Arguably South Carolina’s most notorious ghost, the Gray Man of Pawleys Island is definitely a benevolent spirit. In fact, people claim that the Gray Man reveals himself to people to warn them of impending hurricanes about to strike land. The first record of his warning occurred in 1822, and the most recent in 1989, and it is said that he has appeared before all 5 major storms that have struck Pawleys Island between those two time periods. Those who have seen the Gray Man describe him as a man dressed in all gray clothing, and he is usually seen on the beach waving to boats of stepping out from the sand dunes to warn beach-goers and fisherman of the inevitable storm.
Since the Pawleys Island area was refuge for plantation owners to get away from malaria and mosquitoes, it is no surprise that the Gullah-Geechee culture has ties to the area. The Gullah-Geechee community was formed when enslaved Africans from different parts of Africa had to come together and communicate on plantations. By taking aspects of English and various African dialects, the Gullah language was born. The Gullah-Geechee community still thrives today along coastal South Carolina and Georgia, and is quite a unique and celebrated culture.
An inlet is a break in the shoreline that is caused by a long and narrow connection of water from an ocean, river, or lake to another body of water. In the case of Pawleys Island, the inlet branches off from the Atlantic Ocean to the Pawleys creek.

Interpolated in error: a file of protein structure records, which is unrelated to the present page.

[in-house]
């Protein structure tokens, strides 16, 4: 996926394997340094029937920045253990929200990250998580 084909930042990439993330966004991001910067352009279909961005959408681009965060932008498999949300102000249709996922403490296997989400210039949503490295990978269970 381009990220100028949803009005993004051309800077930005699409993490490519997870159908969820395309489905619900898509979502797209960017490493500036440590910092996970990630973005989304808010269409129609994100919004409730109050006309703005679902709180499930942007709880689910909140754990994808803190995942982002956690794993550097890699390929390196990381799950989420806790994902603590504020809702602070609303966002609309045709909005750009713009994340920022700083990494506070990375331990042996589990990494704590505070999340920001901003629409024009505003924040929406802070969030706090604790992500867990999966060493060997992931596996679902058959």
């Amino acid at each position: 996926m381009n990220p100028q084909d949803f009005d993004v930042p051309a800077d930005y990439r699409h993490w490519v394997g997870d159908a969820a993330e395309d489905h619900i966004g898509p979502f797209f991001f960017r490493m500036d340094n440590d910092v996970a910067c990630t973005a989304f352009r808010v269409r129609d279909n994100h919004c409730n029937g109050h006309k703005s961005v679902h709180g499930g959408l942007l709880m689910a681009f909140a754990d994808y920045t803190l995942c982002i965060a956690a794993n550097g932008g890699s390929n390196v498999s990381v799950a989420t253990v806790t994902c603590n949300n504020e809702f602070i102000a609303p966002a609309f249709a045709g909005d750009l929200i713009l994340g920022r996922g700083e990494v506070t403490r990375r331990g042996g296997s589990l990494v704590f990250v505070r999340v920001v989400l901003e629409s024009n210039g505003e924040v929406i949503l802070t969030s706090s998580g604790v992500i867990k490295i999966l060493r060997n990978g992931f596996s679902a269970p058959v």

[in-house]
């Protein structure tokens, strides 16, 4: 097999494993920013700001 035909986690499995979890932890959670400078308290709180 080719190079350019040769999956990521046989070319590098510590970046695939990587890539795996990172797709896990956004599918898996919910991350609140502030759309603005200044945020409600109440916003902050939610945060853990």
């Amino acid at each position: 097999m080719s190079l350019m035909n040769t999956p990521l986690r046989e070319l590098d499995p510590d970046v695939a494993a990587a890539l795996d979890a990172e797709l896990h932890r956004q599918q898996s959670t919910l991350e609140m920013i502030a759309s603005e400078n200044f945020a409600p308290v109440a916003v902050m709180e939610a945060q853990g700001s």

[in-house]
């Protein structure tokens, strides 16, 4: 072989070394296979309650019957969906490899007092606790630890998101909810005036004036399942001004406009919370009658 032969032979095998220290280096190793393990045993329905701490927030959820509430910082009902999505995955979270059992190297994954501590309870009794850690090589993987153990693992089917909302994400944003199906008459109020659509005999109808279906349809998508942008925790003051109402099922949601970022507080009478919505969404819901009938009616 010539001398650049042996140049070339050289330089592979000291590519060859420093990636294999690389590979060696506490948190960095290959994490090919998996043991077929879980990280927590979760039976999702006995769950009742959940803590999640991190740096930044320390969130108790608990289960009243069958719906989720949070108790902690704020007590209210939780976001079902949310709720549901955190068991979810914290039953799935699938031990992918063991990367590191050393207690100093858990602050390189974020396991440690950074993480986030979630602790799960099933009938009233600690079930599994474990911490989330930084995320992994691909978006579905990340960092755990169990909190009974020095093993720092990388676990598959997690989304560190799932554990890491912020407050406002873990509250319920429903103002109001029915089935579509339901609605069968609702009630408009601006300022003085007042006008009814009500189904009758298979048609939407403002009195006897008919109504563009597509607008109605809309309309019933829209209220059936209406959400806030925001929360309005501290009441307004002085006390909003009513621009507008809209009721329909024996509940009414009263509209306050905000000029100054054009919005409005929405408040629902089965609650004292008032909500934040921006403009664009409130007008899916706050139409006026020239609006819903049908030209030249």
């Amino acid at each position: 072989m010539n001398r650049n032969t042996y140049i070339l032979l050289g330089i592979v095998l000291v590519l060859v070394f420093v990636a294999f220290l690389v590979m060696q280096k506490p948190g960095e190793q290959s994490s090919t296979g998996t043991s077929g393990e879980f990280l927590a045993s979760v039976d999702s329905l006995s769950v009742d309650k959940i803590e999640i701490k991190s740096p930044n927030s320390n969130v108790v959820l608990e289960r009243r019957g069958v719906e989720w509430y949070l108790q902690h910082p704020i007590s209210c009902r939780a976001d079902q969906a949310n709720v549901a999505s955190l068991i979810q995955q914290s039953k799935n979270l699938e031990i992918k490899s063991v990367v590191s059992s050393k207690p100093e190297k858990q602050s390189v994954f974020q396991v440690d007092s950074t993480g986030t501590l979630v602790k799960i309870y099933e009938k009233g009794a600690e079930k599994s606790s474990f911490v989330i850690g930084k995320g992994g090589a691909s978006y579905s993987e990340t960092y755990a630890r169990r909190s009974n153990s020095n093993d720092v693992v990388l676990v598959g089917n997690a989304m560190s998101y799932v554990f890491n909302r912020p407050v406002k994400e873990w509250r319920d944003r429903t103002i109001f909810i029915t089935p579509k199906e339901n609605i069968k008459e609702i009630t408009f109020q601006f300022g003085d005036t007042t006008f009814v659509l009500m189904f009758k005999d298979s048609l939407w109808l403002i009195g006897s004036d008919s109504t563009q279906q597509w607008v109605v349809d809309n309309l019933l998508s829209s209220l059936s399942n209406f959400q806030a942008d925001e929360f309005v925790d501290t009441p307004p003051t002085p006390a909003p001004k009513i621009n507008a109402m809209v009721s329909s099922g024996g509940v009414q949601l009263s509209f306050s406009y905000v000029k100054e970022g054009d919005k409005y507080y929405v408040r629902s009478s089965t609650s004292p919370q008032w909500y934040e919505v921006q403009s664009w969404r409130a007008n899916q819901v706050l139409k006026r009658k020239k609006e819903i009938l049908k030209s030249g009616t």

Though the term “Lowcountry” may be used differently throughout the region, it technically refers to a geographical area ranging from Pawleys Island in South Carolina all the way down to the Savannah River in Georgia. Appropriately named the Lowcountry due to its low-elevation, this 80 mile stretch of land features moss-draped oaks, salt marshes, and old plantation homes. And, of course, who can forget Lowcountry cooking? A cuisine based off of the land and resources of the Lowcountry, Lowcountry food consists of famous dishes such as Frogmore Stew, Hoppin’ John, she-crab soup, and more.
A true and stunning image of the Lowcountry lies in the Spanish moss-draped Live Oaks that pepper Coastal South Carolina and Georgia. And Pawleys Island is no stranger to these beautiful trees. If you happen upon a moss-draped Live Oak while visiting the Pawleys Island area, be cautious of touching the Spanish moss that has fallen from the limbs; it may contain chiggers! While chiggers don’t dwell in Spanish moss while it is on a tree, once the Spanish moss falls to the ground it is often infested with these little, red, biting bugs.